As long as moms have existed, they’ve asked, “If all your friends jumped off a bridge, would you do it, too?” Apparently, where cruise lines and the raising of gratuities are concerned, the answer is, “Hold my beer, ’cause I’m jumping.” The problem is that more and more, the passengers who are expected to simply swallow these increases are saying, “Not so fast.”
Paying More, Getting Less
Look, every single cruise fan knows exactly how tough the industry had it over the past few years. And they’ve been incredibly tolerant since the restart, taking it in stride as protocols were changed on a dime, cancellations continued, and services suffered. But there are limits.
Every single day, we hear complaints from cruisers who are disappointed by the level of service they’ve received on a ship. Maybe they sat in a main dining room for an hour before someone brought them bread and butter, or the room service they ordered (and are being charged for) arrived two hours later and ice cold. Perhaps their room attendant wasn’t as attentive as he should have been.
Usually, the complaints we hear are accompanied by raves about how, despite the fact that they are clearly overworked and underpaid, the staff did their darndest to go above and beyond.
But it’s tough when you listen to people like Carnival Corporation’s President and CEO Josh Weinstein talk about the importance of boosting both ticket prices and the amount of money passengers spend once onboard even as the experience being delivered is not living up to your expectations.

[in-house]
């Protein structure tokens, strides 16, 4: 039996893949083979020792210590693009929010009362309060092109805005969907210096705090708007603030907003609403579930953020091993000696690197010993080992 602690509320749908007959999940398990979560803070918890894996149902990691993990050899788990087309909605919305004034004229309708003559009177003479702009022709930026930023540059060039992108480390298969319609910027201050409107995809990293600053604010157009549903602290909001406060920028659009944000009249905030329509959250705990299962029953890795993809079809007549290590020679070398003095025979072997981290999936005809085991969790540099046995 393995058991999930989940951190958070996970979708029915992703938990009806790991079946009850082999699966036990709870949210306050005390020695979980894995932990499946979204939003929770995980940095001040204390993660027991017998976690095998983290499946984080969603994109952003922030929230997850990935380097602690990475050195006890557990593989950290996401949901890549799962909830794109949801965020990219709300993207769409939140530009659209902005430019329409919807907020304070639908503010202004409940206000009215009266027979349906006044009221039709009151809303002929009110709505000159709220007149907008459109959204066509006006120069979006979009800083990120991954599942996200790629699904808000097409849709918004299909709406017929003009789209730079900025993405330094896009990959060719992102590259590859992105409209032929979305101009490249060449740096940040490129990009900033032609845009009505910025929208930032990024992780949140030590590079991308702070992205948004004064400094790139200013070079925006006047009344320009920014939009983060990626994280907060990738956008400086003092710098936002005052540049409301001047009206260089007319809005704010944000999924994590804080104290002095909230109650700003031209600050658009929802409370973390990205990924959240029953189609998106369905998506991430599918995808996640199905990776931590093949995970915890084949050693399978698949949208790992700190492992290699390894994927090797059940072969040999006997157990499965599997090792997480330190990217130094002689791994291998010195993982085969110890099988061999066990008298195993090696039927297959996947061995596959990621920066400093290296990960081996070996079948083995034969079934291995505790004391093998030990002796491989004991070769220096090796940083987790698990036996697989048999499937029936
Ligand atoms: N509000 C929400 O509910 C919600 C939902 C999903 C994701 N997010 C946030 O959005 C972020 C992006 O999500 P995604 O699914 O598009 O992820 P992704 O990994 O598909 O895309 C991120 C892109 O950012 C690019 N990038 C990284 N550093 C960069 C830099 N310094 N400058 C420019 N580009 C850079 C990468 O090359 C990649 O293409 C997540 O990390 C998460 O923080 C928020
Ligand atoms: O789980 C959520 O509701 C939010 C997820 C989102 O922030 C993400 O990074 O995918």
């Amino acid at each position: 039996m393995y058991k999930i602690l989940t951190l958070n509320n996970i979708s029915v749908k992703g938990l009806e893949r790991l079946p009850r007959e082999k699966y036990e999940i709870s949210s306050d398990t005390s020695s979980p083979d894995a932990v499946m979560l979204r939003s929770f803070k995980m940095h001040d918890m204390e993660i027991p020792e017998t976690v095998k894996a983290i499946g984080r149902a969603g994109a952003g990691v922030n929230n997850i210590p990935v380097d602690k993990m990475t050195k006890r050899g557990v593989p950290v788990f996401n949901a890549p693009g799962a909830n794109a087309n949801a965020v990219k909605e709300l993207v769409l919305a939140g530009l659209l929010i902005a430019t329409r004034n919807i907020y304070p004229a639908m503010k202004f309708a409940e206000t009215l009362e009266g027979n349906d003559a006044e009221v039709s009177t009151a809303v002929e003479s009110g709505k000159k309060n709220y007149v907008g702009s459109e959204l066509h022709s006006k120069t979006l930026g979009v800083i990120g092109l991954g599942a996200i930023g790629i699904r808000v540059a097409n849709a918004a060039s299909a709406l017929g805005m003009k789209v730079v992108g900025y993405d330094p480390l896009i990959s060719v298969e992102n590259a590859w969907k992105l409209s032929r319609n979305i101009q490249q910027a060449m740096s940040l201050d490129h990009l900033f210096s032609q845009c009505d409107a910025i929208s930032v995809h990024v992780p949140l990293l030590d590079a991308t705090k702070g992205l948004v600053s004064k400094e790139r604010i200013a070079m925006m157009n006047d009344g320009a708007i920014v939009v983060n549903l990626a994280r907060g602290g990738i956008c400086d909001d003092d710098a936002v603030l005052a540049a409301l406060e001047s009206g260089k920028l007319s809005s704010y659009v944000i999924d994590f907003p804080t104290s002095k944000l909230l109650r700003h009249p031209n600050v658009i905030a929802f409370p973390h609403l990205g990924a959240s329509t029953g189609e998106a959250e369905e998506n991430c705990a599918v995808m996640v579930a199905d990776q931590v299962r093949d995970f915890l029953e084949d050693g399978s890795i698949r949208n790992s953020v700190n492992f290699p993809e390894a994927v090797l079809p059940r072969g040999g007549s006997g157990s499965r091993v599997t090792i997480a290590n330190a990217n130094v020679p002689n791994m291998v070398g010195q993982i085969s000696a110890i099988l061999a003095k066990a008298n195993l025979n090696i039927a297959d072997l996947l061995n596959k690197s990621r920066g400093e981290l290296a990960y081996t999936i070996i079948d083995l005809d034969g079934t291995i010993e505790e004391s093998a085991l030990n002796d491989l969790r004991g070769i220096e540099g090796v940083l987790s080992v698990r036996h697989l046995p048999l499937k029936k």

Several times during a recent call with investors, Weinstein brought up the fact that a cruise vacation offers “an unparalleled level of convenience and personalized service… at way too good of a relative value to land-based alternatives.” It’s a comparison many in the cruise industry like to make, and in many regards, it is valid. But if things keep going the way they are, folks deciding to truly look closely at what’s included — and what’s not — in the two types of vacation might find themselves steering away from cruising, and that would be a shame.
But think about it: When’s the last time you heard a hotel telling guests that on top of the rate they’re paying, they will also be charged around $20 per person, per day as a “gratuity.” For an average family of four, that amount of money’s going to add up pretty quickly. And what about internet service, which your land-based resort is likely going to provide you free of charge. But in the same breath with which Carnival announced they would be boosting the daily cruise line gratuities, they also revealed that internet packages would cost more, as well.
Word of Mouth
Cruise lines have long believed that their loyal passengers are the best advertising in the world. And during the same earnings call, Weinstein spoke about “the army of advocates coming off our ships every day, recommending our cruise vacations.” But perhaps execs might want to spend a bit of time perusing message boards and social media to see how people are reacting to service cuts and gratuity increases. (But before they do, they might want to gird their loins… those waters can get pretty rough!)
Obviously, we’re huge fans of and advocates for cruising. We’ll take it over any other form of vacation, hands down. But we’re also big believers in speaking truth, whether to power or into the void, and that means telling it like it is. And the fact is, nobody wants to pay more and get less. Ever. For anything.
Of course, as we’ve said over and over again, the cruise lines could easily avoid this annual ritual by rolling the daily gratuities into the price of a cruise in much the same way hotels do. Of course, why so few of them actually go that route is a conversation for another day… and one which it’s very unlikely the cruise lines want to actually have.